By Thomas Oliphant, Globe Staff August 22, 2004
I HAVE VIVID memories of John E. O'Neill's first incarnation as an attack dog trained to go after John Kerry more than 33 years ago, using techniques that are quite familiar as he goes about the same task today. Like Kerry, he was a lot younger then, fresh from the war that still raged in Vietnam and still raged here as well. But then as now he was playing a carefully obscured role that made it nearly impossible to consider him an independent human being.
As The New York Times reported last week, O'Neill had been selected by Richard Nixon's White House to counter the profound impact that Vietnam Veterans Against the War were having on public opinion in the spring of 1971. As the Times also reported, Nixon's political henchman, Chuck Colson, had specifically recruited the Navy lieutenant, like Kerry a swift boat commander in the war, to debate the antiwar movement's freshest star on Dick Cavett's television program.
Those facts, however, only scratch the surface of a put-up-job that resonates today as President Bush tries to campaign against someone who has the military credentials and background he lacks. The more complete truth is that O'Neill was recruited to front for something the Nixon White House was experienced in creating out of thin air -- "citizens" groups that supported various embattled administration policies.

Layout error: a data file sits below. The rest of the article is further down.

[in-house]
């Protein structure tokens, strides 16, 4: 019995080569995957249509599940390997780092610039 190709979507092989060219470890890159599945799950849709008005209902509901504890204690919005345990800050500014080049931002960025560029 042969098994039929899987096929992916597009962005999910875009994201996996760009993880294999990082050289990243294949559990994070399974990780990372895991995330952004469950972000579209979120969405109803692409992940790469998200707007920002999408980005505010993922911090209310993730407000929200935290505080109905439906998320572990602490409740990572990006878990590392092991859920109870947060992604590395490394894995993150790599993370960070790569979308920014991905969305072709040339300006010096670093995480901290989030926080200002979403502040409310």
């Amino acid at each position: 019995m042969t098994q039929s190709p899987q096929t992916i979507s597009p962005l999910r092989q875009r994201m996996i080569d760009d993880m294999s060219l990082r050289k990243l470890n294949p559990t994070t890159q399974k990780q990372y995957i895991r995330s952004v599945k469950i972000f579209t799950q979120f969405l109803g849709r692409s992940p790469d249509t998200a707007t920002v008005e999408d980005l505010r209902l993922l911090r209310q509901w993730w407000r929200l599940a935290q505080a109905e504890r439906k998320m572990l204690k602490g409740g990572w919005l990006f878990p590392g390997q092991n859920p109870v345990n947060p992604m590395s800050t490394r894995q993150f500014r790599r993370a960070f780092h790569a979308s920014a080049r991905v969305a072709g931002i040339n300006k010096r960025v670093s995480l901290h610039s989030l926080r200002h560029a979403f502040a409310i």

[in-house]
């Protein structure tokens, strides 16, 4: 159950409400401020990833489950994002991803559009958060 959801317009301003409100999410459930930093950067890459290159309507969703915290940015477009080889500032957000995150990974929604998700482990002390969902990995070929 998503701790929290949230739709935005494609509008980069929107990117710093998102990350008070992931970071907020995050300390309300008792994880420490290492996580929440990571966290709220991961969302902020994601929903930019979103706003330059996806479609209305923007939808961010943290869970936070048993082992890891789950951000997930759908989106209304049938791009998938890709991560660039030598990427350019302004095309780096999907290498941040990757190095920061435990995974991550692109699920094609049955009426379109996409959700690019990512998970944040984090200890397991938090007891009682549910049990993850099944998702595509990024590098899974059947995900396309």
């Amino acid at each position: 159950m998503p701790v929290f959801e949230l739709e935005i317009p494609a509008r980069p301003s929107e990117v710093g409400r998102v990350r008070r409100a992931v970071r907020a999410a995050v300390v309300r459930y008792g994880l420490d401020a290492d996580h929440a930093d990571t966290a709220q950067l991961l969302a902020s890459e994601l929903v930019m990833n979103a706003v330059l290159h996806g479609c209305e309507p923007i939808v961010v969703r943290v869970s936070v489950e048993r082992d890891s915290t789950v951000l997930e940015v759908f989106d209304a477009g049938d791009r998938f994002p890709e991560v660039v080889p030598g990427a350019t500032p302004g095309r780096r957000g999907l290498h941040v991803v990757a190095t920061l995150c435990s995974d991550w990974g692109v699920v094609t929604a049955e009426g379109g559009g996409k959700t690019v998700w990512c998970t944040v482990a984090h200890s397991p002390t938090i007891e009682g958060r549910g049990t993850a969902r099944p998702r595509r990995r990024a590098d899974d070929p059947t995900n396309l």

O'Neill was not just O'Neill. He was presented to a disbelieving press corps as the spokesman for something called Vietnam Veterans for a Just Peace. In those days, Nixon was much too intelligent to set up a dummy operation of "veterans" in favor of the war; back then people were dying and killing on behalf of "peace with honor." Representing this letter-head operation, O'Neill was recruited not just for the Cavett show, but to debate Kerry in other forums and to make appearances on Nixon's behalf. He got pep talks directly from Nixon, who had a fixation with Kerry's appeal.
What gets short-shrift these days is that Nixon also wanted to bend heaven and earth to find some aspect of Kerry's Vietnam service -- anything -- that could be used to discredit him. In fact, much of what we call today the politics of personal destruction was pioneered by Nixon's White House. He had a firm control of a fearful government in those pre-Watergate days -- and he used it.
His navy secretary back then was an elegant fellow from Virginia, who today is the chairman of the Senate Armed Services Committee. John Warner's people found nothing to whet Nixon's appetite in 1971, and Warner says today (in the spirit of a more outspokenly disdainful John McCain) that Kerry deserved his medals and that the process by which they were awarded was beyond reproach. That just happens to be the reason that the Nixon people put all their eggs in the basket of creating a political force (O'Neill) to try to counter Kerry's appeal.
Read all of Thomas Oliphant's column here: